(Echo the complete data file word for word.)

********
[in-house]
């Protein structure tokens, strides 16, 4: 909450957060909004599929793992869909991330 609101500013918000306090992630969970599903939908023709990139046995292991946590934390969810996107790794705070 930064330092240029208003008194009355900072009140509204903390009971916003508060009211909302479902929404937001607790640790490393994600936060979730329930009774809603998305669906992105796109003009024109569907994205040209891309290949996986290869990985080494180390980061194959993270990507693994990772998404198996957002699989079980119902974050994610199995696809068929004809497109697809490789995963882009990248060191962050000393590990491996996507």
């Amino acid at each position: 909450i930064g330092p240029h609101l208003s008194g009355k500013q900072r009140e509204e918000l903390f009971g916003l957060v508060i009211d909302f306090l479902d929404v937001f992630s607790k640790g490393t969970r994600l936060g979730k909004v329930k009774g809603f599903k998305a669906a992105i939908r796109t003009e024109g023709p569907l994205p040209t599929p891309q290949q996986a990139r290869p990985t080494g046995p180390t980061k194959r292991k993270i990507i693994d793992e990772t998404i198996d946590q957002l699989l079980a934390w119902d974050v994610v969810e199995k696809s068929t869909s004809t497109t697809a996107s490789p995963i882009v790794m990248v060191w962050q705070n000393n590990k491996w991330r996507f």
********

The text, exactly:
[in-house]
């Protein structure tokens, strides 16, 4: 909450957060909004599929793992869909991330 609101500013918000306090992630969970599903939908023709990139046995292991946590934390969810996107790794705070 930064330092240029208003008194009355900072009140509204903390009971916003508060009211909302479902929404937001607790640790490393994600936060979730329930009774809603998305669906992105796109003009024109569907994205040209891309290949996986290869990985080494180390980061194959993270990507693994990772998404198996957002699989079980119902974050994610199995696809068929004809497109697809490789995963882009990248060191962050000393590990491996996507």
């Amino acid at each position: 909450i930064g330092p240029h609101l208003s008194g009355k500013q900072r009140e509204e918000l903390f009971g916003l957060v508060i009211d909302f306090l479902d929404v937001f992630s607790k640790g490393t969970r994600l936060g979730k909004v329930k009774g809603f599903k998305a669906a992105i939908r796109t003009e024109g023709p569907l994205p040209t599929p891309q290949q996986a990139r290869p990985t080494g046995p180390t980061k194959r292991k993270i990507i693994d793992e990772t998404i198996d946590q957002l699989l079980a934390w119902d974050v994610v969810e199995k696809s068929t869909s004809t497109t697809a996107s490789p995963i882009v790794m990248v060191w962050q705070n000393n590990k491996w991330r996507f």